The drink gained wide success, and in 1933 it was the official orange drink of the Chicago World's Fair (via Crush Canada). While orange was the first flavor, it was not the last. By the 1960s, grape, pineapple, and cherry crush had been added, in addition to lemon. Now there are even more flavors, but Orange Crush will always be first in our hearts. Keurig Dr Pepper now owns the brand.

Cheerwine (1917)

Cheerwine was founded in Salisbury, North Carolina, by L.D. Peeler in 1917 (via Cheerwine). Peeler dreamed of starting his own soft drink company after a previous venture with a company called Mint-Cola Bottling went bankrupt (via North Carolina History). On the hunt for a unique flavor that did not require as much sugar since there was a sugar shortage, Peeler purchased a wild cherry flavor from a St. Louis businessman.

Peeler used this as a basis to create Cheerwine. The name referred to the deep red color of the cherry drink and the "cheer" it would put in a person's day.

Through the 1920s, the company continued to grow, but in 1931 L.D. Peeler died. That was not the end of Cheerwine, though. His son took over and successfully kept the company going through the Great Depression. The family must really know what they are doing, because multiple generations later, Cheerwine remains one of the few classic bottling companies run by the same family and can still be found regionally today.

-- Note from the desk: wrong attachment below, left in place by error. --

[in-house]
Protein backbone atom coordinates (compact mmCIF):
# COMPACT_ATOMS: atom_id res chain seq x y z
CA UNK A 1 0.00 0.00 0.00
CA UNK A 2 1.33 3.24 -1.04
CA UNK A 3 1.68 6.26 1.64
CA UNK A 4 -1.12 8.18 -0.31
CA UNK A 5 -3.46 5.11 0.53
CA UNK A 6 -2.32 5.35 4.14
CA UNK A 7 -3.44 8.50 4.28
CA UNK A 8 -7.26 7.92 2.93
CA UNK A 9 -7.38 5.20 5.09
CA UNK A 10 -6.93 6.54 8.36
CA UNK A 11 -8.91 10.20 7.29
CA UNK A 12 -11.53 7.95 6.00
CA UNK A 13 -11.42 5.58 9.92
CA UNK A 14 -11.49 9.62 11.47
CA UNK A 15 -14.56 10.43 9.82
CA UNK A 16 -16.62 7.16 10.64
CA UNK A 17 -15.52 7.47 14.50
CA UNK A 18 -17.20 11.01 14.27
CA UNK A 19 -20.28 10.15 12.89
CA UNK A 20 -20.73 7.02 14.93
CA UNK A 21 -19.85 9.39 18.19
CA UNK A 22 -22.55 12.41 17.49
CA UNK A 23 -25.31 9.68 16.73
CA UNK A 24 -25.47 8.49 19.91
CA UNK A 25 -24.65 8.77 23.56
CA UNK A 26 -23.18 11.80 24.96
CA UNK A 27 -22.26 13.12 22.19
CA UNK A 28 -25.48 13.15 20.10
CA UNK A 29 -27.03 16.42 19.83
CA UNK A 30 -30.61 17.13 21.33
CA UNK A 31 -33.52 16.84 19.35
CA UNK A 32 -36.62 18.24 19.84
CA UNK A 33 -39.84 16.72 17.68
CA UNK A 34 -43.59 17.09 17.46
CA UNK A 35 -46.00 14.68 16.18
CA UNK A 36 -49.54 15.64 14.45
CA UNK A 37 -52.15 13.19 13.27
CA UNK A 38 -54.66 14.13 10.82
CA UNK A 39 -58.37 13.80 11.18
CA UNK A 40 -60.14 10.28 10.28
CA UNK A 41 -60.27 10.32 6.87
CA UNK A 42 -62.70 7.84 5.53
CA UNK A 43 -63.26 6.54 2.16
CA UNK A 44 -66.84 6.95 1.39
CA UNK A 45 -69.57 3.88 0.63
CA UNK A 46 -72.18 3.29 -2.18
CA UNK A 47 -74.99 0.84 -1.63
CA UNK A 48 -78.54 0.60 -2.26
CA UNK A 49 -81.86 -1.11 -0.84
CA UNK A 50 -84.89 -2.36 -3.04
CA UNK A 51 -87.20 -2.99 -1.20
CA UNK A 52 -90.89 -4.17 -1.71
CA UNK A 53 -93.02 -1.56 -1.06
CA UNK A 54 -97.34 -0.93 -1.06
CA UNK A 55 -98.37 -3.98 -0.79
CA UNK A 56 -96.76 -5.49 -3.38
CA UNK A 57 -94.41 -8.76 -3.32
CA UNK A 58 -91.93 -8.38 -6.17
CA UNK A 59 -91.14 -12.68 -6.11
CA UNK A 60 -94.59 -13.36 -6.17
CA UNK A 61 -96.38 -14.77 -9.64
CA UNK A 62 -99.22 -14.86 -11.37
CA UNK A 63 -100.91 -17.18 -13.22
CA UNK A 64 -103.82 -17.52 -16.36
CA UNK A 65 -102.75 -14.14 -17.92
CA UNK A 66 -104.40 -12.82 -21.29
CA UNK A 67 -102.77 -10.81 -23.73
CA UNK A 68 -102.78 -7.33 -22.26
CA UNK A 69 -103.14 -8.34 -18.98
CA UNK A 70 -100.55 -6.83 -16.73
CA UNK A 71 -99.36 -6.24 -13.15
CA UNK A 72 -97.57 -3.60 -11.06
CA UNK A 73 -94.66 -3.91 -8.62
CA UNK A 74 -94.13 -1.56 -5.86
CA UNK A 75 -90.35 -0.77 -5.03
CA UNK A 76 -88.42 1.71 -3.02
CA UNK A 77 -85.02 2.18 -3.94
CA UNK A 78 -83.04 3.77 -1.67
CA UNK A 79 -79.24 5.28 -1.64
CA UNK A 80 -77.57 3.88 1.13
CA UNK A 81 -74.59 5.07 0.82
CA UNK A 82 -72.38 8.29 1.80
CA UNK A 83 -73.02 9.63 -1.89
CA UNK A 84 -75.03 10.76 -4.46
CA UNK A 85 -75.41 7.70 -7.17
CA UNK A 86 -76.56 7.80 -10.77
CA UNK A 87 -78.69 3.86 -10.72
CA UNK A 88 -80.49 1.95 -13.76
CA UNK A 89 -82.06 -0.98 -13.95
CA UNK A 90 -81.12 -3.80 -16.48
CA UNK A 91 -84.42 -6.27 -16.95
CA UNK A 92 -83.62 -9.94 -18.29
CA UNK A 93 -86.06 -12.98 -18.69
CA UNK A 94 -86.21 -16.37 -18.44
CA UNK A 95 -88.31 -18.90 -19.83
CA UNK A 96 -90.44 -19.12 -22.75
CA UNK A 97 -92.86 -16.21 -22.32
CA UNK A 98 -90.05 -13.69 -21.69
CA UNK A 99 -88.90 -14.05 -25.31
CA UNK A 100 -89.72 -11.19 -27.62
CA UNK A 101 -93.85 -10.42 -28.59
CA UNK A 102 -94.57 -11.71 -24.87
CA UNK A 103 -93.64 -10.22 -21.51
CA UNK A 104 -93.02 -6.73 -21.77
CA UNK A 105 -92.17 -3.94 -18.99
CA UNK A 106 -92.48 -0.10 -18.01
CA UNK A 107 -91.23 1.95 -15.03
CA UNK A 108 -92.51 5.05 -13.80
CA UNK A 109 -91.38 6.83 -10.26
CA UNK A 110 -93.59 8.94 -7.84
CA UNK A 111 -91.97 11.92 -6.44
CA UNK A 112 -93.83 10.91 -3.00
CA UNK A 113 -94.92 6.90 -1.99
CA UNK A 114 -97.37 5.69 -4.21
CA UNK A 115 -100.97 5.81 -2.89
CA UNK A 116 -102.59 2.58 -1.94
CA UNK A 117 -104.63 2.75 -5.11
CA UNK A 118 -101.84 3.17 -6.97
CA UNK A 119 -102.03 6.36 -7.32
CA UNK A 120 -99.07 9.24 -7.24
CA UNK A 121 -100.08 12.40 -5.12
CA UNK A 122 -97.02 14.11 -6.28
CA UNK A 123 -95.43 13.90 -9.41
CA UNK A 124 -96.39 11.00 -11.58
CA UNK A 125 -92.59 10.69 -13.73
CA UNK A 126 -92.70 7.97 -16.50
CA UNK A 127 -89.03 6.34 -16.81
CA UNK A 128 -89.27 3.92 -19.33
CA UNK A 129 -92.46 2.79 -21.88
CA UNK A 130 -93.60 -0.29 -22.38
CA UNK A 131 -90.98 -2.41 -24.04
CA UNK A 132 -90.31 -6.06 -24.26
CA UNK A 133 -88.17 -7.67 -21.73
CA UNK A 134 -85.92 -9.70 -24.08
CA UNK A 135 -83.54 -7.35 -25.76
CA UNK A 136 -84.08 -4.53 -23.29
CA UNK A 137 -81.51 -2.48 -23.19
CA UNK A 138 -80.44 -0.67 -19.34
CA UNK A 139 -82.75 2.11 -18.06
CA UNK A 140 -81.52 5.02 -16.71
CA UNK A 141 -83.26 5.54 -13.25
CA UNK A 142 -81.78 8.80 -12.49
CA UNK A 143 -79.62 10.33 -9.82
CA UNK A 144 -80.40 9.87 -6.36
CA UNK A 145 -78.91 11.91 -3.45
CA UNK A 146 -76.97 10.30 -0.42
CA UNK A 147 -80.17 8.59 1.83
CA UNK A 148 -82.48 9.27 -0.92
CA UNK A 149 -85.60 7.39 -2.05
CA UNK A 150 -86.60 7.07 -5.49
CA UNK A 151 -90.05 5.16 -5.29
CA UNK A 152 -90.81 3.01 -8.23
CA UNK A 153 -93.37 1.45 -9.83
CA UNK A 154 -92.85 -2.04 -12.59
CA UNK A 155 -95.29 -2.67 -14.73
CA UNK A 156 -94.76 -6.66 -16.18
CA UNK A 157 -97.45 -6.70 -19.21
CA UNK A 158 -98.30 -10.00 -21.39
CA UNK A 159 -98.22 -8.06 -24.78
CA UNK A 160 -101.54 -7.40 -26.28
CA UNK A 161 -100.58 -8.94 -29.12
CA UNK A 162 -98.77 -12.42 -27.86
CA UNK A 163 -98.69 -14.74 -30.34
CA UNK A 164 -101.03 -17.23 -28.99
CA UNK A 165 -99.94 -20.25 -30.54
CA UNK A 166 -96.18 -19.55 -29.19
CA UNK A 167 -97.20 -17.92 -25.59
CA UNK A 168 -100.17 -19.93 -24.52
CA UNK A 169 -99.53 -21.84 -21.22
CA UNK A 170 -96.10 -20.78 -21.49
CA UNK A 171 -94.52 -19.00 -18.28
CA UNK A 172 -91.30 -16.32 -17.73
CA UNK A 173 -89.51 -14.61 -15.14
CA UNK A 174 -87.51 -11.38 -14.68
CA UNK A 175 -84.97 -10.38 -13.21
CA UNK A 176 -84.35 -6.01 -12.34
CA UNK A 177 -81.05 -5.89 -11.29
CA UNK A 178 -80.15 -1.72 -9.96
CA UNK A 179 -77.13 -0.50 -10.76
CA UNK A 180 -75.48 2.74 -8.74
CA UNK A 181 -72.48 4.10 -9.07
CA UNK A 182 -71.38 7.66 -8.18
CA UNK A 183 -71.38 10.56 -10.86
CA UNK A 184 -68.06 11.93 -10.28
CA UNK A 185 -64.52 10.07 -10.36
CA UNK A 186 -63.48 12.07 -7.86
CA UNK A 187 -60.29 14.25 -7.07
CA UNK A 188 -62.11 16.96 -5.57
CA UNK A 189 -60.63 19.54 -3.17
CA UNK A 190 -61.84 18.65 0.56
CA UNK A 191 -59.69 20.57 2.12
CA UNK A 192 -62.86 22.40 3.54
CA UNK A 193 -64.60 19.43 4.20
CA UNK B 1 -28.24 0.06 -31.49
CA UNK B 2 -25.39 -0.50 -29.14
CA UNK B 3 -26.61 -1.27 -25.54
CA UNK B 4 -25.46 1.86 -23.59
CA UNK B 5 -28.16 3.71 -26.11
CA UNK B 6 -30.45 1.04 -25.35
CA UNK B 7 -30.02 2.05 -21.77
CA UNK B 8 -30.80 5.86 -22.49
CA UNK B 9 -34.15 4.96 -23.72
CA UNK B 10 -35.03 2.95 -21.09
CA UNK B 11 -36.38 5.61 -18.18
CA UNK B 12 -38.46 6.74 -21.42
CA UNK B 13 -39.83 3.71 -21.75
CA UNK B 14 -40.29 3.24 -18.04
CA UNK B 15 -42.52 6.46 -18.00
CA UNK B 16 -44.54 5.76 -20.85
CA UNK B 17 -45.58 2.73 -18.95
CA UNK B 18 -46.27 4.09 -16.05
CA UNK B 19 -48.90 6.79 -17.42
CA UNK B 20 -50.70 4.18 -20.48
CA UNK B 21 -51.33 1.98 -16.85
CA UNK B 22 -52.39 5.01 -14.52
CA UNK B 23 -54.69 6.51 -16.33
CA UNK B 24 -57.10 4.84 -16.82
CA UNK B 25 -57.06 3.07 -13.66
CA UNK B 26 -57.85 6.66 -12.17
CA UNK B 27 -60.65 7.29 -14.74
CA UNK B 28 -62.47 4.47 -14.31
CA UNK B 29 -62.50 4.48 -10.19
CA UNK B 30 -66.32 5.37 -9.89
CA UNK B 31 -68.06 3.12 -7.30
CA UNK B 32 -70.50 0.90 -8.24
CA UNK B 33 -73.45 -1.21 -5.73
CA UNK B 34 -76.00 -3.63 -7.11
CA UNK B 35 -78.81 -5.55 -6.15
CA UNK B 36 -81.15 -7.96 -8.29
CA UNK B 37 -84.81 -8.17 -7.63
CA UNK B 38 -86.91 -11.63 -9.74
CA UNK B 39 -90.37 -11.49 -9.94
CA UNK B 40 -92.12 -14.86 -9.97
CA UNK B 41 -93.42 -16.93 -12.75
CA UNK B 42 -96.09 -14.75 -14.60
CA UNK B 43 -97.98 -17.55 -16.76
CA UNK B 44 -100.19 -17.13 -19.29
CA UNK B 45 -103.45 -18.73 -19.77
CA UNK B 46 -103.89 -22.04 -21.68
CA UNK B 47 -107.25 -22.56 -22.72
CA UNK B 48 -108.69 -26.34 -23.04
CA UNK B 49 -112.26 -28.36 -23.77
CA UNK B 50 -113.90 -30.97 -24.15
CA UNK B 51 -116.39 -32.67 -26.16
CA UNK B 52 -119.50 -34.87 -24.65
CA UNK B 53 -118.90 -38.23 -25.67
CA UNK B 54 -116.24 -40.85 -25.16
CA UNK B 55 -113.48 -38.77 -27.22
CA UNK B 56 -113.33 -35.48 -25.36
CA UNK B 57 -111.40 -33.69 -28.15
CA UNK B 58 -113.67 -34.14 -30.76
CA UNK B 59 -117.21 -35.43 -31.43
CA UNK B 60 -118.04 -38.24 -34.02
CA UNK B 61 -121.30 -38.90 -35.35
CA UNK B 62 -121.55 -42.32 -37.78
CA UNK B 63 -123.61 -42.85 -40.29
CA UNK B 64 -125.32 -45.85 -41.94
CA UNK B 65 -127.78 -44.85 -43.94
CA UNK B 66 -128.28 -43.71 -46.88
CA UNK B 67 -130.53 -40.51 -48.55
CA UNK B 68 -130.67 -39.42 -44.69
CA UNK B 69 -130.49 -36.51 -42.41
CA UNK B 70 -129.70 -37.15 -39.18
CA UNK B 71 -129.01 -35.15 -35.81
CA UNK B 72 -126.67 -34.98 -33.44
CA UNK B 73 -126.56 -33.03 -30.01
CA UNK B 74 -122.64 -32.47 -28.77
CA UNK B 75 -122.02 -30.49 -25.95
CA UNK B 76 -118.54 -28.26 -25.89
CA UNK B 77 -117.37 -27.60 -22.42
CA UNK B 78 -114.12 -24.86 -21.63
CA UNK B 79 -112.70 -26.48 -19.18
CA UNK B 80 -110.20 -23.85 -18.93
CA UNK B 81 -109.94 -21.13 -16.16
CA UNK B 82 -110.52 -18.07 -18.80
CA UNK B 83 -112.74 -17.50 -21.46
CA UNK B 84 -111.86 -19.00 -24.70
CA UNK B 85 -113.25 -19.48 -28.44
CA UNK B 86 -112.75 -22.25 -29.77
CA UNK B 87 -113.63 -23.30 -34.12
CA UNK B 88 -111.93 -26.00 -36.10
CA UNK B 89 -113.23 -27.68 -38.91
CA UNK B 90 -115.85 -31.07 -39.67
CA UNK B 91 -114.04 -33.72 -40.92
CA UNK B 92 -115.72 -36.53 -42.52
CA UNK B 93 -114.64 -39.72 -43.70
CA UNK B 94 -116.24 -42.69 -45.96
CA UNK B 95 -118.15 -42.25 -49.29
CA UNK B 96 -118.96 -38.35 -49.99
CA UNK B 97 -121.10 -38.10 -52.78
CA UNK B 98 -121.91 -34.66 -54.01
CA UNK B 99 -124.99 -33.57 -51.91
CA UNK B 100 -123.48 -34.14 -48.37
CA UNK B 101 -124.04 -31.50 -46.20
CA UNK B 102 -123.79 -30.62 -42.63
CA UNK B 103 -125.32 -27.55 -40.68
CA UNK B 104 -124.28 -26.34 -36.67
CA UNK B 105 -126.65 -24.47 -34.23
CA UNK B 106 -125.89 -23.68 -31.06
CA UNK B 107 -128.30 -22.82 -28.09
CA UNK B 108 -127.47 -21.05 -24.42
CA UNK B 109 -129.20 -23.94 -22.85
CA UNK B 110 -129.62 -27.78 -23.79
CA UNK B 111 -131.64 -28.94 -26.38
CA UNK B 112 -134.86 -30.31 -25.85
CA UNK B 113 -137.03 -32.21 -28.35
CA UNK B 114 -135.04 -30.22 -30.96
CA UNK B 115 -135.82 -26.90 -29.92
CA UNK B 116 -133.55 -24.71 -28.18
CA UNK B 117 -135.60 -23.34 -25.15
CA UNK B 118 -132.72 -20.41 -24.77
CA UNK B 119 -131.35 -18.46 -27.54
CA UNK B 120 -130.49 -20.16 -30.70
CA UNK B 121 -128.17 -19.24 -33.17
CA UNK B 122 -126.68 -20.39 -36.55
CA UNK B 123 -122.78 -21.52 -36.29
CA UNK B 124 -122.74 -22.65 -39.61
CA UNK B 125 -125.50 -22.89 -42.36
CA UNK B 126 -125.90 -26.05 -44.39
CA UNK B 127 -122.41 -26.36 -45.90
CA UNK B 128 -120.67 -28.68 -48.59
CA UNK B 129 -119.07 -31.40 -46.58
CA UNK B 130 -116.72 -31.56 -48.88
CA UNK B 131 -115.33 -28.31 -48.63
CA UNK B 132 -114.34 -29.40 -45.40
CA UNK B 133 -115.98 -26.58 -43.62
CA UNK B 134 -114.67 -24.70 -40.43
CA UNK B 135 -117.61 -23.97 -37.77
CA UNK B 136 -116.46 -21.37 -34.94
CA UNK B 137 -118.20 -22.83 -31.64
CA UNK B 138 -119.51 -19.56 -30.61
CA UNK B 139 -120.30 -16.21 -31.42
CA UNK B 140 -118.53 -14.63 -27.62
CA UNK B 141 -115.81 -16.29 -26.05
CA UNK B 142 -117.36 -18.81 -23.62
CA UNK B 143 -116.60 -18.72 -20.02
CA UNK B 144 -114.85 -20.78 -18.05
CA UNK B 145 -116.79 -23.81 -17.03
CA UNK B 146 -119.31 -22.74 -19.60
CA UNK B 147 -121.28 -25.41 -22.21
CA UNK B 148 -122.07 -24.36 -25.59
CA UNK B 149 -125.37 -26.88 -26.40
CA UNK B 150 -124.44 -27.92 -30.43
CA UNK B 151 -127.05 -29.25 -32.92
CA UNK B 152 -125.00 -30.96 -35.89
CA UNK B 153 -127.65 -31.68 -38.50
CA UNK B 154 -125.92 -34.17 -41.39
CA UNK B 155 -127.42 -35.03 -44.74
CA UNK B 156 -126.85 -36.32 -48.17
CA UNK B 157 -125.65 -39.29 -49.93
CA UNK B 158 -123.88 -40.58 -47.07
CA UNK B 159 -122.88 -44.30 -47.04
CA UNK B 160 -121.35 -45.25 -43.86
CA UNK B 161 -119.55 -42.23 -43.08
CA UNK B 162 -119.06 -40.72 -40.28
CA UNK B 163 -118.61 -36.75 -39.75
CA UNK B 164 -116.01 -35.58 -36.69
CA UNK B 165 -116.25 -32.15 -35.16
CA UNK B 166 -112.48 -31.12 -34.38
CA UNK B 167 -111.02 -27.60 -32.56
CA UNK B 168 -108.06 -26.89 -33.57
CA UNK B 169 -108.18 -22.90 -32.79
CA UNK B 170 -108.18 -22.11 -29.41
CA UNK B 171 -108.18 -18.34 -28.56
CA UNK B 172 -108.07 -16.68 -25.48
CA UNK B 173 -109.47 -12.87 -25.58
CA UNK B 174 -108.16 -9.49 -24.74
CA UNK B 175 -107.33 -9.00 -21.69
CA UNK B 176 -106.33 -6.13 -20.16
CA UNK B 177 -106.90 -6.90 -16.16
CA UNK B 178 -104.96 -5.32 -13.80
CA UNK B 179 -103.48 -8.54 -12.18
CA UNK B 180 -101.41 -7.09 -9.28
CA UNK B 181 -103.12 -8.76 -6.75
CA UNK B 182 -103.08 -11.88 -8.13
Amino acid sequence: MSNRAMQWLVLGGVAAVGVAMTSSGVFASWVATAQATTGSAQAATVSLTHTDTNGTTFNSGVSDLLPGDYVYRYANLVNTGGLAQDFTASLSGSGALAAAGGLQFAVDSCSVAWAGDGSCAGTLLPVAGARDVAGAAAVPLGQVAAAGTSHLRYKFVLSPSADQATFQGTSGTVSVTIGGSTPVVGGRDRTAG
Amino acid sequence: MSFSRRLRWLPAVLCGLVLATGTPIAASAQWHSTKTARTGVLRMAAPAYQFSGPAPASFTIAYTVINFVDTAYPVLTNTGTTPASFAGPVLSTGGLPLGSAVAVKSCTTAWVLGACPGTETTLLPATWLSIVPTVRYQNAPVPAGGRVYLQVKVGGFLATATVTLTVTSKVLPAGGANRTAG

A&W Root Beer (1919)

A&W Root Beer was not the first on the market, but it is one of the oldest still available. Back in 1919, Roy W. Allen started a humble roadside root beer stand in Lodi, California (via A&W Restaurants). The shrewd businessman launched on a hot night celebrating the homecoming of World War I. Shortly after, in 1922, Allen partnered with Frank Wright and opened two A&W root beer stands, named in honor of their last names. In 1924, Allen bought Wright out of his share of the brand but kept the name (via Thought Co.). In the 1950s, there were over 400 locations of A&W Root Beer stands. Finally, Allen decided to cash in and retired, selling to what became the A&W Root Beer Co.

While their root beer could be found on tap in their restaurants, it took until 1971 for the company to offer the beverage in bottles or cans. But the brand took off, and according to Thought Co. is one of the top-selling root beer brands in the world. Keurig Dr Pepper now owns the brand.